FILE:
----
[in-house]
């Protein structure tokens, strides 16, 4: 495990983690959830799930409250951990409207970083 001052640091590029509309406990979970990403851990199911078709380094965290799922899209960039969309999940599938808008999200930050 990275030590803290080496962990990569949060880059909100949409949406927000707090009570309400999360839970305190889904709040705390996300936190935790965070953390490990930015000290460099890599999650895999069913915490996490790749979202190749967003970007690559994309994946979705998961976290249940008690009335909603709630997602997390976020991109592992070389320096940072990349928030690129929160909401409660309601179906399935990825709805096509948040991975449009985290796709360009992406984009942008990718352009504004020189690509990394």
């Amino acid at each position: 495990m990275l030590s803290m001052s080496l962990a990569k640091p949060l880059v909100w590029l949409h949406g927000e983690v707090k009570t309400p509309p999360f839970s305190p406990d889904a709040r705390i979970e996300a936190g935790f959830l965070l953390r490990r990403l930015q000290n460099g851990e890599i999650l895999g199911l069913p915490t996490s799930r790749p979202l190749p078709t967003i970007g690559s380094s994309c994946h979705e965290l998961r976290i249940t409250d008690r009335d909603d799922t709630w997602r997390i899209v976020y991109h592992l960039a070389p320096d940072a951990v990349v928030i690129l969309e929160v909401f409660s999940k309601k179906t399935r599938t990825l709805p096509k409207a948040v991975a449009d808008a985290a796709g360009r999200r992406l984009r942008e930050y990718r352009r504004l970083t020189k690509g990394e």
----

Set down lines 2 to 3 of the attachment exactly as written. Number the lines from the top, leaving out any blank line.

């Protein structure tokens, strides 16, 4: 495990983690959830799930409250951990409207970083 001052640091590029509309406990979970990403851990199911078709380094965290799922899209960039969309999940599938808008999200930050 990275030590803290080496962990990569949060880059909100949409949406927000707090009570309400999360839970305190889904709040705390996300936190935790965070953390490990930015000290460099890599999650895999069913915490996490790749979202190749967003970007690559994309994946979705998961976290249940008690009335909603709630997602997390976020991109592992070389320096940072990349928030690129929160909401409660309601179906399935990825709805096509948040991975449009985290796709360009992406984009942008990718352009504004020189690509990394």
């Amino acid at each position: 495990m990275l030590s803290m001052s080496l962990a990569k640091p949060l880059v909100w590029l949409h949406g927000e983690v707090k009570t309400p509309p999360f839970s305190p406990d889904a709040r705390i979970e996300a936190g935790f959830l965070l953390r490990r990403l930015q000290n460099g851990e890599i999650l895999g199911l069913p915490t996490s799930r790749p979202l190749p078709t967003i970007g690559s380094s994309c994946h979705e965290l998961r976290i249940t409250d008690r009335d909603d799922t709630w997602r997390i899209v976020y991109h592992l960039a070389p320096d940072a951990v990349v928030i690129l969309e929160v909401f409660s999940k309601k179906t399935r599938t990825l709805p096509k409207a948040v991975a449009d808008a985290a796709g360009r999200r992406l984009r942008e930050y990718r352009r504004l970083t020189k690509g990394e």